This is the book cover of "The Risk of the Cross: Living Gospel Nonviolence in the Nuclear Age," by Arthur Laffin. The book is reviewed by Eugene J. Fisher. (CNS photo/courtesy Church Publishing)
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"The Risk of the Cross: Living Gospel Nonviolence in the Nuclear Age" by Arthur Laffin. Twenty-Third Publications (New London, Connecticut, 2020). 130 pp., $16.95. "A World Free from Nuclear Weapons: The Vatican Conference on Disarmament," edited by Drew Christiansen, SJ, and Carole Sargent. Georgetown University Press (Washington, 2020). 158 pp., $24.95.
These two books strive, based upon Catholic social teaching, to reach the same noble goals: global and local peace and the destruction of all nuclear weapons. Both note that the huge sums of money devoted to developing and maintaining nuclear weapons deprive our societies of funds that could be used to help those in need. The efforts of scientists in building nuclear weapons could be used to develop a better understanding of how to deal with threats to our health and safety, in local communities and worldwide.
The timing of the release of these excellent volumes, some 75 years after Hiroshima and Nagasaki, is of course not accidental.
The two books speak to each other and to all of us as Catholics, since a nuclear war would likely destroy our planet. "The Risk of the Cross" updates a book written some 40 years ago, when people like Dorothy Day and the Berrigans, and myself with them, were marching for peace and the Rev. Martin Luther King Jr. and John Lewis for civil rights for African-Americans. All these people lived the "Gospel nonviolence" called for, then and now, in this book.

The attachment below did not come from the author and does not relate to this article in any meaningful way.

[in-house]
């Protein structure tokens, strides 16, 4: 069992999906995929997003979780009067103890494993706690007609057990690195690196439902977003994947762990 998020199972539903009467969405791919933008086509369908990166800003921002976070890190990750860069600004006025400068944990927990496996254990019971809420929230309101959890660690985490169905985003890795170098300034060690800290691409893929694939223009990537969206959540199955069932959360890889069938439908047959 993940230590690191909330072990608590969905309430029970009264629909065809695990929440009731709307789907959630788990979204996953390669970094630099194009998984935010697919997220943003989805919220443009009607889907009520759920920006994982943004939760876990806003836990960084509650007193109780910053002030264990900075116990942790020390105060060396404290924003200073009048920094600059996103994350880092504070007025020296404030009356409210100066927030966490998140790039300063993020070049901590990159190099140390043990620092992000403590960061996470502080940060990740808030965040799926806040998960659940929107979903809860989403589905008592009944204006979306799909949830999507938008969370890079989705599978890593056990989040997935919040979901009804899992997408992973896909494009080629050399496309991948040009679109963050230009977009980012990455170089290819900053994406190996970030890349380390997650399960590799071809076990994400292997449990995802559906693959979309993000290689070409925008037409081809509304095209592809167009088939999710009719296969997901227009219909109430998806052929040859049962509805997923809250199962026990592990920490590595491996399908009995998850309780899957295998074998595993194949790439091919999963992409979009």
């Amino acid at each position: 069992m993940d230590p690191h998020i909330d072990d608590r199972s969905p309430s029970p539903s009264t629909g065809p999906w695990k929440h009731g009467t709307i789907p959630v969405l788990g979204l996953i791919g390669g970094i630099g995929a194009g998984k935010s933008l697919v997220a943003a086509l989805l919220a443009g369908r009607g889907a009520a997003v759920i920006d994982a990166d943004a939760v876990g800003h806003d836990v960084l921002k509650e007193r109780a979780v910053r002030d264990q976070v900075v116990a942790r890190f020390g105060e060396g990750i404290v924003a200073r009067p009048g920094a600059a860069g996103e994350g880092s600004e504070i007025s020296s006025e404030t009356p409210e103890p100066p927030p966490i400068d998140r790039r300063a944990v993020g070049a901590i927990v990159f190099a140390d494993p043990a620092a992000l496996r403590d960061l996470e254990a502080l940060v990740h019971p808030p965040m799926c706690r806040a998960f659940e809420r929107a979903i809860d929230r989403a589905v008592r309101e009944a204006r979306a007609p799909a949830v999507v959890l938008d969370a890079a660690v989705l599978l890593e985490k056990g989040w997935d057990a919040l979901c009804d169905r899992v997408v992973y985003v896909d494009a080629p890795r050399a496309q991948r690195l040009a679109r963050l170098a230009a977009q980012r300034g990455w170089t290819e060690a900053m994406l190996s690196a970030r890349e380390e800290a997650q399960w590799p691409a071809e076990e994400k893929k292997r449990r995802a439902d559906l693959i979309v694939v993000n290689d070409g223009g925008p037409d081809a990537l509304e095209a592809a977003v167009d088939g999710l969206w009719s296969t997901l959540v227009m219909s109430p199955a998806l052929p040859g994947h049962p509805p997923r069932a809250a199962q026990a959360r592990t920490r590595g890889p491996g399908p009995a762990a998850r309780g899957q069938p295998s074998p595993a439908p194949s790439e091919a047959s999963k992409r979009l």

Interestingly, these two books reflect two ends of the wide spectrum that is the Catholic Church. "The Risk of the Cross" is a guidebook for how local communities can come together and in joint prayer, study and dialogue, come to a deeper understanding of the nonviolence inherent in Jesus' teaching and what we are called upon to do today to move toward the goal of nuclear disarmament. Each session has opening and closing prayers, readings and discussion questions. A brief history of the nuclear age sets the context and official statements of the church and key organizations fill in what is needed for fully informed reflection and dialogue.
"A World Free" contains the presentations given at a world conference on nuclear disarmament hosted by the Vatican in November of 2017. Included are addresses to the conference by Pope Francis and other key Vatican officials.
"A World Free" also presents the moving testimony of a survivor, Masako Wada and an American who worked in Japan. It includes the testimony of Nobel laureates working for peace in their own countries, such as Northern Ireland and the Middle East, and diplomats who spent their lives bringing people and governments together for peace and nuclear disarmament through the United Nations and between countries such as the United States and Russia. It outlines what can be done through the international civil society and how readers can facilitate this.
It devotes a section to religious voices urging us to transform the human spirit to enable scientists and other workers to take up the social and moral responsibilities inherent in what they do. It notes the interconnection between migrations and wars in our world and closes with a reflection on what has been achieved so far and what needs to be done to enable full nuclear disarmament. The church needs to evolve from its ancient just-war theory into a new and universal just peace reality.
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Fisher is a professor of theology at St. Leo University in Florida.